University of South Florida Morsani College of Medicine and James A. Haley Veterans Hospital Department of Internal Medicine and Division of Allergy and Immunology.
Hepatitis B (HBV) is a viral illness that chronically infects 240 million people worldwide, leads to cirrhotic liver disease, and increases risk of hepatocellular carcinoma. The HBV vaccine has decreased HBV infection and along with human papilloma virus (HPV) vaccine are the only vaccines that prevent cancer. Despite the effectiveness of HBV vaccine, some populations do not develop protective responses. The risk groups for poor response include those with immunosuppression or dialysis-dependent, end-stage renal disease. Five percent of normal people do not respond. These subjects are deemed HBV "non-responders". Multiple strategies to improve the immunogenicity of the HBV vaccine are currently being pursued, including vaccine adjuvants, recombinant vaccines, and immune enhancement via up-regulation of dendritic cells.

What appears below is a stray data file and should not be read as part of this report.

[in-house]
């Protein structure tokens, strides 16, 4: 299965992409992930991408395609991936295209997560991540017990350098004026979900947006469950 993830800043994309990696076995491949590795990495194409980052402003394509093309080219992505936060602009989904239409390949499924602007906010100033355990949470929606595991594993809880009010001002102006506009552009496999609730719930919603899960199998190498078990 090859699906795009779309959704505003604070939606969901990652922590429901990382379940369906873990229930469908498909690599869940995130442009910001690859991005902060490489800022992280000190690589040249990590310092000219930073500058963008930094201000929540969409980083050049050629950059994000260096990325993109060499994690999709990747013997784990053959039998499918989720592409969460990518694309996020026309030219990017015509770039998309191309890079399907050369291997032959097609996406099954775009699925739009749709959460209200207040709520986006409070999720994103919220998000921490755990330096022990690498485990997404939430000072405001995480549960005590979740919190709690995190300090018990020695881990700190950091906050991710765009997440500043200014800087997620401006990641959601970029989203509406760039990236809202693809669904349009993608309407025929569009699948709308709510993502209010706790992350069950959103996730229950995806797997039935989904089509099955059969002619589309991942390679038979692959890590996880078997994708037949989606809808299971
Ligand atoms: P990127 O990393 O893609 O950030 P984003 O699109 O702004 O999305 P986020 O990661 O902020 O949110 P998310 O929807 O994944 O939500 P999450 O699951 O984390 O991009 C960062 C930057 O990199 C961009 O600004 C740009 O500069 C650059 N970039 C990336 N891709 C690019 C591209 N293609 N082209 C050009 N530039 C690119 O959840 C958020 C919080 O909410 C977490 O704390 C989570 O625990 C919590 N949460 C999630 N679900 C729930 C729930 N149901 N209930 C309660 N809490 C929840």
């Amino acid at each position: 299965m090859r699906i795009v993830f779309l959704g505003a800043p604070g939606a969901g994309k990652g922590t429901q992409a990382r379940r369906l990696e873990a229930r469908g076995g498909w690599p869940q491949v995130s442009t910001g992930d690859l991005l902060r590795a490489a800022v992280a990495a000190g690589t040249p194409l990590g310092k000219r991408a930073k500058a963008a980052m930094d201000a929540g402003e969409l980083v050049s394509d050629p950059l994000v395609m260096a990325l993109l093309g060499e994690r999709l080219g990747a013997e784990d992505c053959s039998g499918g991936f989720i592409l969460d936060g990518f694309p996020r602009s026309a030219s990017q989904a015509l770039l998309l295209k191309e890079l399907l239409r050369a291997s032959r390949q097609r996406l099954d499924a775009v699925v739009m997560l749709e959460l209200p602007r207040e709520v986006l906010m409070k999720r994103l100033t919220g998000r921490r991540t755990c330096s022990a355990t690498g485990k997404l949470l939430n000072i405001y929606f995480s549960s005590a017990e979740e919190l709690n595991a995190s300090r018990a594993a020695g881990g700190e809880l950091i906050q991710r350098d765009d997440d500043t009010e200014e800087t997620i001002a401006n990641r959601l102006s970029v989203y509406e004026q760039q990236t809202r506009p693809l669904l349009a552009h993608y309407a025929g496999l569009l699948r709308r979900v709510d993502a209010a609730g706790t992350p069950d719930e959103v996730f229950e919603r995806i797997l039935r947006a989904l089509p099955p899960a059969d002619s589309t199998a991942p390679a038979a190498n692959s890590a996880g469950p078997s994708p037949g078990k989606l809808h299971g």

PubMed was searched for peer-reviewed publications published from January 1980 to September 2017.
Studies retrieved for inclusion summarized potential mechanisms behind HBV vaccine non-responsiveness and potential solutions.
The mechanisms behind HBV vaccine non-responsiveness vary between each subject population. There are many current and future strategies that may provide protective immunity against HBV in each of these populations.
This review will provide a background on the immunology of HBV infection, the possible immunologic mechanisms to explain HBV vaccine non-responsiveness, current research aimed at improving vaccine effectiveness, and possible future approaches for providing non-responders protection from HBV.